There are no major personnel additions coming. This article was written after the trade deadline passed with no additions to the roster from general manager Brandon Beane. Ted Washington, Pat Williams, and Sam Adams aren’t walking through that door.

So Bills Mafia is left with the current defensive line corps (along with practice-squad player Vincent Taylor) with which to work. Star Lotulelei has been the preferred target for Bills’ fan criticism this week, but as one of my esteemed Buffalo Rumblings analysts Skarekrow pointed out in his All-22 Review article, he’s not solely to blame for the poor effort against the Eagles.

Apart from coaching technique reinforcements and limiting stunts and games up front, there are three things that could potentially be done to assist the run defense this week: Play Shaq Lawson more in place of Trent Murphy, rotate less, and go +1 in the box.

The first potential idea is a basic logical equation. If Lawson is a better run defender than Murphy (he is), play the player superior at the requested role (stopping the run) more often than the player inferior at that same role. This may not be something the Bills are particularly keen on doing given Lawson’s obvious comfort rushing from the right side of the defensive line. Perhaps they feel his run-stopping prowess would be hampered by moving him to the opposite side. I feel that this particular problem is serious enough to warrant changes of that magnitude, and Lawson has shown the same ability to hamper an opponent’s run game from the left side earlier in his career.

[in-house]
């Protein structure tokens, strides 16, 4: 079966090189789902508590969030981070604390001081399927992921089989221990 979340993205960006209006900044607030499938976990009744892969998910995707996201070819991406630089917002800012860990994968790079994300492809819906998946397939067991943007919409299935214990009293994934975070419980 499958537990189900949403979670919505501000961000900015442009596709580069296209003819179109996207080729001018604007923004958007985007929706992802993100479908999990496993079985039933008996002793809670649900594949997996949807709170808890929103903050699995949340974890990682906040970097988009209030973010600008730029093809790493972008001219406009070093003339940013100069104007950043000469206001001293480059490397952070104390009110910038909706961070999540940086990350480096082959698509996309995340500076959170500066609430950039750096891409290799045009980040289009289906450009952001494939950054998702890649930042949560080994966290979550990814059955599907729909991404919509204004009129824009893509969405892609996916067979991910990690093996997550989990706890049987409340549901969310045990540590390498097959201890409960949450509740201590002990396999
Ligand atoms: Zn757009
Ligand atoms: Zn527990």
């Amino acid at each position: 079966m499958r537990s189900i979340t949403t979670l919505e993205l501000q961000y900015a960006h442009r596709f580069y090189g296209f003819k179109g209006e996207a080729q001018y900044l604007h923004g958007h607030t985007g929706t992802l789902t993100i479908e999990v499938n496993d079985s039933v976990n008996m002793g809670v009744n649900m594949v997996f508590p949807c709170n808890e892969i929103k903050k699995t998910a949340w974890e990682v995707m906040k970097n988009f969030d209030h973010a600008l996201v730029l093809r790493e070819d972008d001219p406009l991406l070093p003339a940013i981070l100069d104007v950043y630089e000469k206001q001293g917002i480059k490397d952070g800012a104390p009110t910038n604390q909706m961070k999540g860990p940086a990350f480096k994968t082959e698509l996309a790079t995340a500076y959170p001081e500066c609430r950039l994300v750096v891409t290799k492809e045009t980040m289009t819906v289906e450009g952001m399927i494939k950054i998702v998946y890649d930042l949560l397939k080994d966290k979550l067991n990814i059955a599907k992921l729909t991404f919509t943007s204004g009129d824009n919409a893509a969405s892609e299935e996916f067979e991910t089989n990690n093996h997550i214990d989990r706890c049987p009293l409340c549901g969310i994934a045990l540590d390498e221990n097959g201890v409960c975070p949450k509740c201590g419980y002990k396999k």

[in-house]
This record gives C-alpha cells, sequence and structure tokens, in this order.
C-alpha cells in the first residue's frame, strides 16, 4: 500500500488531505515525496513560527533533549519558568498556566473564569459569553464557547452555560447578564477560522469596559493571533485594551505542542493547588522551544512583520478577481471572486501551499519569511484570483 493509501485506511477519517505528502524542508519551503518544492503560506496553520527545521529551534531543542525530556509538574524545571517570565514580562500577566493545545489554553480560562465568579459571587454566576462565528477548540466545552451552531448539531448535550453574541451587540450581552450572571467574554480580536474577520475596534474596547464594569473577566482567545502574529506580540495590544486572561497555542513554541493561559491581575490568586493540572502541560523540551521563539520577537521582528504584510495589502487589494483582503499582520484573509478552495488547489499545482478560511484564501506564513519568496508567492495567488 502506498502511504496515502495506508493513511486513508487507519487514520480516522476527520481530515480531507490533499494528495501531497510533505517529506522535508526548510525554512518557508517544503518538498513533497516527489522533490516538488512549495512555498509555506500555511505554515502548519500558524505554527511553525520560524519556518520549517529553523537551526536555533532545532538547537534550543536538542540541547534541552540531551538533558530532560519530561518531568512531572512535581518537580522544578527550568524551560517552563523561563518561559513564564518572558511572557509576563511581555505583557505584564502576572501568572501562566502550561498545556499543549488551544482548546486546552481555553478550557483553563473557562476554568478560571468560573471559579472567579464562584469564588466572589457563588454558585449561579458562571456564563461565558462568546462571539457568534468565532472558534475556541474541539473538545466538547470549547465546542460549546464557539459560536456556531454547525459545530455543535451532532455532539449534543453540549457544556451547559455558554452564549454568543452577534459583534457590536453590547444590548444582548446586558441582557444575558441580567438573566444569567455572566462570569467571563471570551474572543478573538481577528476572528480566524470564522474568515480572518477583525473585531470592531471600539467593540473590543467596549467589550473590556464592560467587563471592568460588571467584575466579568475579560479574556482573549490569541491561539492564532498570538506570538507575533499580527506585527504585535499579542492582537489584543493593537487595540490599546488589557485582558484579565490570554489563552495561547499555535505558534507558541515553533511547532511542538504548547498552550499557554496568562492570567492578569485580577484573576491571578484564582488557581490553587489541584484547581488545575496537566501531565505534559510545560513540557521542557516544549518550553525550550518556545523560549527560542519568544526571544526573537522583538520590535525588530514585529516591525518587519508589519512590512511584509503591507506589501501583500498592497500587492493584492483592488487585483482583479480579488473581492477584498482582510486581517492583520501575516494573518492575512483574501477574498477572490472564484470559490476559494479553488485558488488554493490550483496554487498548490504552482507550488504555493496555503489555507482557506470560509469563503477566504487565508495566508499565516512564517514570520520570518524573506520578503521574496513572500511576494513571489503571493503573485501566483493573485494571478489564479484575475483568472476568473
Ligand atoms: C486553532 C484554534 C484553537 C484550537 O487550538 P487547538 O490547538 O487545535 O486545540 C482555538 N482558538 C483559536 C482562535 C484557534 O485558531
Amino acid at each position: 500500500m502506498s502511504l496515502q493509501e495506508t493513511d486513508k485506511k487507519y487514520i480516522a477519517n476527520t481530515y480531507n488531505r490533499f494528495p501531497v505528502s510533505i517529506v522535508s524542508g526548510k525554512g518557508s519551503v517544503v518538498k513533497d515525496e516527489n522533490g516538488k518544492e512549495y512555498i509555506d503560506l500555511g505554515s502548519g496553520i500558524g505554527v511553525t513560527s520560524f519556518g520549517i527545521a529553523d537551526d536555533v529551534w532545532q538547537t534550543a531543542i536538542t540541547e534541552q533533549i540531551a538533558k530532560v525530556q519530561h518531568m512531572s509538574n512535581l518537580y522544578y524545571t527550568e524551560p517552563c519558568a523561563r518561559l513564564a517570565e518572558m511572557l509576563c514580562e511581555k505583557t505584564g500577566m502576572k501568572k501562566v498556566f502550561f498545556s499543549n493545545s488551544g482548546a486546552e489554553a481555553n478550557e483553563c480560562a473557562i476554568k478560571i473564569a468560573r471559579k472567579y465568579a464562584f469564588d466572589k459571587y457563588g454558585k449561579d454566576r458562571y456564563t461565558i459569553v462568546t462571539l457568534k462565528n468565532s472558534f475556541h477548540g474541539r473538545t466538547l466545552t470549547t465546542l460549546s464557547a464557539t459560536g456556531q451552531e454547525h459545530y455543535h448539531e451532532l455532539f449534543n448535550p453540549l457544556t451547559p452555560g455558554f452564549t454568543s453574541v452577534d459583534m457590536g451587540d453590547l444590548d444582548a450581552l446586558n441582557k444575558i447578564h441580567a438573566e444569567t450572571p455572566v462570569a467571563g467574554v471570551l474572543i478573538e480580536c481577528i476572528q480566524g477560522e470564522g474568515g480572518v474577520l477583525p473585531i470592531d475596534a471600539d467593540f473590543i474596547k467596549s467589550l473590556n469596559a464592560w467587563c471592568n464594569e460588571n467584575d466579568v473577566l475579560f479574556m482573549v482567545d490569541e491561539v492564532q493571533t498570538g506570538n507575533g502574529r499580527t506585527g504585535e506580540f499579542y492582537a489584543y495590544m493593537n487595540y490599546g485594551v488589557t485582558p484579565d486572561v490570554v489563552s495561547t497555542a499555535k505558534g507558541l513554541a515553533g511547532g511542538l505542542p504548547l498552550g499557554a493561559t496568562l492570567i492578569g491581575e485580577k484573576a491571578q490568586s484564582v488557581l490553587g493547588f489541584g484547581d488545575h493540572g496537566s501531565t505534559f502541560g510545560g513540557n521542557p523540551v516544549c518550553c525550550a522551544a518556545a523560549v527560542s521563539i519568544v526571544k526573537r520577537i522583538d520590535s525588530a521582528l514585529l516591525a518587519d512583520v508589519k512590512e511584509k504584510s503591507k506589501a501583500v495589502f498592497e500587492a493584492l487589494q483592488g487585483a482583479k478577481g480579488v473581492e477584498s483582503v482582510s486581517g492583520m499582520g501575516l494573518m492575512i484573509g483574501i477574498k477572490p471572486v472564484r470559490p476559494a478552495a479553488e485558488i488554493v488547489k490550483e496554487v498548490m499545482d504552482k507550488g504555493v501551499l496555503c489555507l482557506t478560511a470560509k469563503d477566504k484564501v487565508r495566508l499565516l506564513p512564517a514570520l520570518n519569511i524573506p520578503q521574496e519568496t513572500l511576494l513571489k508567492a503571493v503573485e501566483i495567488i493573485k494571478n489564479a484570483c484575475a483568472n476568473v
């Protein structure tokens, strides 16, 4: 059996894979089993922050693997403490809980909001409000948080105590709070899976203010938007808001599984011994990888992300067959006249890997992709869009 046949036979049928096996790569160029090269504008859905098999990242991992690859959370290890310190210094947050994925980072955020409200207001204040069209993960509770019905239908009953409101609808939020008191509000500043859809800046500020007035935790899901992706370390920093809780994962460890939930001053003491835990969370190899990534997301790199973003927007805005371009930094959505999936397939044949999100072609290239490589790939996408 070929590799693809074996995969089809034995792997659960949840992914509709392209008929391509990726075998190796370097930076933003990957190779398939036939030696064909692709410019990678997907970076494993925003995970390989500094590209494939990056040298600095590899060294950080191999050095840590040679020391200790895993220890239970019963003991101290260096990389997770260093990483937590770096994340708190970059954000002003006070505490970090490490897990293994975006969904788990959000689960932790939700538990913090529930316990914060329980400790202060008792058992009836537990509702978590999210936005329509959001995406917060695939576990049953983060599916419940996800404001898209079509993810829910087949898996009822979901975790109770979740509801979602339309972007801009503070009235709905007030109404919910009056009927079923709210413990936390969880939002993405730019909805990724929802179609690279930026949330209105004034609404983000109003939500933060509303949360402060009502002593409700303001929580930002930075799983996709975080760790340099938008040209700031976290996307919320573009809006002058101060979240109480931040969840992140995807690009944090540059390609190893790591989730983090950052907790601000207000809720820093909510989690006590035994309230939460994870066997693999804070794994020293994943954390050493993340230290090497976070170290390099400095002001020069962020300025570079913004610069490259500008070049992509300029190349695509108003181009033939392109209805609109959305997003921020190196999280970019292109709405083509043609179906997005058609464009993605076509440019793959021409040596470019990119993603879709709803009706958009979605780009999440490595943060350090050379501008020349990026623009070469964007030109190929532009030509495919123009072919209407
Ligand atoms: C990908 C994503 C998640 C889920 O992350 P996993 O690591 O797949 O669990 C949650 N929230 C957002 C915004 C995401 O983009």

It may be counter to everything that Sean McDermott stands for as a defensive coach, but if Lawson is playing against the run better than Murphy, perhaps Lawson should play markedly more snaps. With the recognition that fatigue is a factor in getting pushed out of your gaps, I do believe each one of the lineman has more in them if they prove to be better options against the run, and limiting your liability is a big part of coaching defense.

I can’t believe I’m saying this, but maybe McDermott and Frazier should take a peek at Jim Schwartz’s defensive tape from Philadelphia this year and Buffalo in 2014. Part of run defense is simply about numbers in the box. Philadelphia has struggled this year simply because they do not have the secondary to abandon with little to no safety help on a regular basis.

The Bills can do what the Eagles cannot.

Playing Cover-1 with even potentially a sprinkling of Cover-0 for a large portion of the game and asking a rookie wide receiver in Terry McLaurin to beat you catching passes from possibly another rookie in Dwayne Haskins seems like a more favorable gamble for the Bills than suffering through another bludgeoning at the hands of Bill “if I run the ball 30 times a game I’ll probably win” Callahan and Adrian “don’t you dare kill to another play Case Keenum or so help me I’ll smack you” Peterson. Terry McLaurin is a burgeoning superstar and his deep speed absolutely concerns me against Tre’Davious White, but you have to play the probabilities with defensive scheming.

...and that’s the way the cookie crumbles. I’m Bruce Nolan for Buffalo Rumblings. You can find me on Twitter @BruceExclusive and look for episodes of “The Nick & Nolan Show” every week on the Buffalo Rumblings podcast network!